by Jon Sanders
Director of the Center for Food, Power, and Life, Research Editor, John Locke Foundation
Background: Duke Energy Progress, LLC and Duke Energy Carolinas, LLC (jointly, “Duke”) recently filed its Carolinas Carbon Plan with the North Carolina Utilities Commission (UC) as directed by House Bill 951, passed into law in 2021. The Duke plan includes four alternative portfolios for achieving the two phases of CO2 emissions, a reduction by 2030 (or thereabouts) in North Carolina’s carbon dioxide (CO2) emissions from energy generation by 70% from where they were in 2005, and “carbon neutrality” by 2050.
Crucially, the law (see discussion here, here, here, and here) requires that the plan approved by the UC must, with emphasis added:
• be “reasonable“
• set forth the “least cost path … to achieve compliance”
• comply with “current law and practice” regarding “least cost planning of generation“
• “maintain or improve upon the adequacy and reliability of the existing grid”
This post discusses Portfolio 1 of the four Duke portfolios. It evaluates it according to standards required by law of the UC. Also, North Carolina state law has historically required that electricity provision be least cost and reliable. That requirement is of the utmost importance because (a) people have no choice over who provides them electricity at what cost, (b) electricity is a basic necessity of life, and (c) energy poverty can be deadly and is already serious in North Carolina.
Portfolio 1 is reportedly the most favored portfolio among renewable energy lobbyists and special interests because it is so aggressive in early buildout for both solar and on- and offshore wind. It is also the most reliant on solar overall.
By 2050, Portfolio 1 would:
Under Portfolio 1, the amount of installed capacity on North Carolina’s electric grid would increase from 36.3 GW in 2021 to 56.2 GW by 2035 (54.8%) and increase to 69.8 GW by 2050 (92.3%), representing a near doubling of the amount of installed capacity on Duke Energy’s electric system — and nearly triple the rate of growth of North Carolina’s population (expected to grow by only 31.6% during that time).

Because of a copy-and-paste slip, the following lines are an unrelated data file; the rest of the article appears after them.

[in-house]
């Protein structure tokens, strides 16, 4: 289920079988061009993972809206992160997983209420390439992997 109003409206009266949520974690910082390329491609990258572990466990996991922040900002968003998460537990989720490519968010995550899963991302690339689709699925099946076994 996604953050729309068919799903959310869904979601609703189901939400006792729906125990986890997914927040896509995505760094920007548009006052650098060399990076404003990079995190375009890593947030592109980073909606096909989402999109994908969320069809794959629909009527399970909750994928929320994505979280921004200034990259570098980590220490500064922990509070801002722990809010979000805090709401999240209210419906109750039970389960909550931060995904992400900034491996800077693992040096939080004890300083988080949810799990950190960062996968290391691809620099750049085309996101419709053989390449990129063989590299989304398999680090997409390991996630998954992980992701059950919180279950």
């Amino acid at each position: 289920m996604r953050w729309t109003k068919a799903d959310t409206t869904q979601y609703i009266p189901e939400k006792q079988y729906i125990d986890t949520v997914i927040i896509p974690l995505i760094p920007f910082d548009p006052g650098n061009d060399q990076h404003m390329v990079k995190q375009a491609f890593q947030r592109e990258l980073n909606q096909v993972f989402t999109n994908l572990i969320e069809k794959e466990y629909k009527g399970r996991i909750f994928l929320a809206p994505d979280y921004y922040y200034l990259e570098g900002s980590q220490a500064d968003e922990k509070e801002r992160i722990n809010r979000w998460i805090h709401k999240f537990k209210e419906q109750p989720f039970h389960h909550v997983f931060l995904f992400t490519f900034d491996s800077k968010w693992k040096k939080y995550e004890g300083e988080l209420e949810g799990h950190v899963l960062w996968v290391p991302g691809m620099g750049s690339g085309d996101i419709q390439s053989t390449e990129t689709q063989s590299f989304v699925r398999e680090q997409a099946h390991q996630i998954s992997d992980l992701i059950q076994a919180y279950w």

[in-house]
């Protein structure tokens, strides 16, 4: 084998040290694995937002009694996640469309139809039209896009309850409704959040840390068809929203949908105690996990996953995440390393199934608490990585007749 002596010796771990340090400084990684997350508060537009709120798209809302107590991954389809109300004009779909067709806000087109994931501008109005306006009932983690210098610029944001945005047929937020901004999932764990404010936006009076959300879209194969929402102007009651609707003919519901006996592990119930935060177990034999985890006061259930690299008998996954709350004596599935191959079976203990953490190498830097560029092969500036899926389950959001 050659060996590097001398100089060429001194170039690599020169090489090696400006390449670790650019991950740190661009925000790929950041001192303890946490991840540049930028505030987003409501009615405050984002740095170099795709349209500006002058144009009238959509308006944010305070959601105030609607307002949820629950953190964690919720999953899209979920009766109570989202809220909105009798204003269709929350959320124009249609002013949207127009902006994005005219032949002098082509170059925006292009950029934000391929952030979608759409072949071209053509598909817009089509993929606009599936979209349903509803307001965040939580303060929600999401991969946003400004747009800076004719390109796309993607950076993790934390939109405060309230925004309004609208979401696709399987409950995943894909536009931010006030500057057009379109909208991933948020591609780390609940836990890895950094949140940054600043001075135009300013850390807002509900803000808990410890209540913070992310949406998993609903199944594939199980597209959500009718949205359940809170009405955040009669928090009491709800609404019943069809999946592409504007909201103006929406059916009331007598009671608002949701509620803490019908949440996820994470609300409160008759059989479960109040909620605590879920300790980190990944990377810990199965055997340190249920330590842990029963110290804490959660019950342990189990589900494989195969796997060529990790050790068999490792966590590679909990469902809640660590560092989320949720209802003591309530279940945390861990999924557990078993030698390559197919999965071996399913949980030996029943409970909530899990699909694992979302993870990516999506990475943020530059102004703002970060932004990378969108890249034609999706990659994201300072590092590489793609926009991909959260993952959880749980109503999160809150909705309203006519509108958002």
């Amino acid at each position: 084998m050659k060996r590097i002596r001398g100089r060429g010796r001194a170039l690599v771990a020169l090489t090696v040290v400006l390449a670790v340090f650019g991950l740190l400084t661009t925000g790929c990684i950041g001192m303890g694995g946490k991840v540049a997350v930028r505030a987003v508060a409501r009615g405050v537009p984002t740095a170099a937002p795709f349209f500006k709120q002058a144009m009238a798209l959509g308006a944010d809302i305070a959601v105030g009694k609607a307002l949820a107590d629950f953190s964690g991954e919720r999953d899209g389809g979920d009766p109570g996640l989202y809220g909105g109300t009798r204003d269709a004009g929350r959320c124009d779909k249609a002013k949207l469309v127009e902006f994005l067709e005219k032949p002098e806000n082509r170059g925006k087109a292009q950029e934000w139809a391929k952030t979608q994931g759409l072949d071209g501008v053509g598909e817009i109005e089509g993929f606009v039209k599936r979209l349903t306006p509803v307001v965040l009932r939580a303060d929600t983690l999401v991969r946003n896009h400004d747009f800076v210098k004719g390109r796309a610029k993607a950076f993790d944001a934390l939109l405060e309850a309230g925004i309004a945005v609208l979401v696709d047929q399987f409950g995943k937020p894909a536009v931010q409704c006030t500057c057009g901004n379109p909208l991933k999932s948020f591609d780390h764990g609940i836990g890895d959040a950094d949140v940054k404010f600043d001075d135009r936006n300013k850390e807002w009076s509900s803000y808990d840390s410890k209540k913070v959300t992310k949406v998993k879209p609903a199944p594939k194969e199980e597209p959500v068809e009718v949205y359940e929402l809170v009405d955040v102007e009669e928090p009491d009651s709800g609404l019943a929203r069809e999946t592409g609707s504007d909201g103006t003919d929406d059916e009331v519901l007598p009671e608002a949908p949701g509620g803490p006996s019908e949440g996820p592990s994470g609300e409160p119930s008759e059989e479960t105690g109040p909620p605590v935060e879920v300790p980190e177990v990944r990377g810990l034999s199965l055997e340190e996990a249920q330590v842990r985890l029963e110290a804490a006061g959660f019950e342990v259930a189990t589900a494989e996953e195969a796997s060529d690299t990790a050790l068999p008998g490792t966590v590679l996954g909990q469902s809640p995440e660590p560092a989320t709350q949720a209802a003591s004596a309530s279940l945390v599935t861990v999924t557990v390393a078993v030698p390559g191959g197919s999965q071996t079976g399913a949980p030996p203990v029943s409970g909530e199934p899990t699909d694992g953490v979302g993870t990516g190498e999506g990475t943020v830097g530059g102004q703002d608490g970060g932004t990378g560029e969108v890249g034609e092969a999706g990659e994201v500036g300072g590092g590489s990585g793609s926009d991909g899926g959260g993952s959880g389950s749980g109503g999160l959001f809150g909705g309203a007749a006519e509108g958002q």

The reason for so much new capacity is the deliberate use of weather-dependent resources of solar and wind. They are unreliable, intermittent, and nondispatchable. To use solar and wind in replacing dispatchable thermal capacity on the grid means significant overbuilding to meet peak demand during periods of low wind and solar output. Deliberate overbuilding imposes additional costs on consumers, including spreading fixed costs across fewer megawatt-hours (MWh) of production, additional load-balancing costs, higher property taxes, and curtailment costs (when the wind is blowing and sun shining) that effectively lower the capacity factor of all wind and solar facilities and greatly increases the cost per MWh produced.
Portfolio 1 would cost $158.5 billion through 2050, much of which would occur after 2035. Those expenses include:
Rates would increase tremendously on all three classes of ratepayers. Here are those consumer impacts in brief:
An analysis of the Duke plans presented before the UC by the John Locke Foundation’s Center for Food, Power, and Life evaluated reliability of Portfolio 1 on an annual and hourly basis.
It showed that as soon as 2032 in the winter, when electricity demand is highest and power outages are deadliest, under Portfolio 1 Duke would not plan to rely on dispatchable baseload generation to meet net load. Instead, Duke would rely upon the accredited capacity of wind and solar, storage, and load management resources to meet net load.
Such reliance would be irresponsible because, as we learned in California and Texas, accredited capacities for wind and solar generation are not guaranteed. Overrelying on such technologies could result in capacity shortfalls. Storage systems charged with intermittent renewables are not guaranteed to be available when power is needed most, which would potentially leave the grid short of capacity during peak demand periods.
Meanwhile, under hourly load estimates during a model week in August (the height of summer) by 2050, Portfolio 1 of the Duke scenarios would experience capacity shortfalls. The analysis identified 34 hours across the week in which there would be insufficient capacity available to meet electricity demand, reaching nearly 6 MW and potentially triggering load shedding (i.e., rolling blackouts).
Other posts on the Duke portfolios are here: Portfolio 2, Portfolio 3, and Portfolio 4. More in-depth discussion of this portfolio and the other Duke portfolios can be found at the Center for Food, Power, and Life’s report, “Analysis of Duke Energy’s Carolinas Carbon Plan and a Least Cost Decarbonization Alternative.”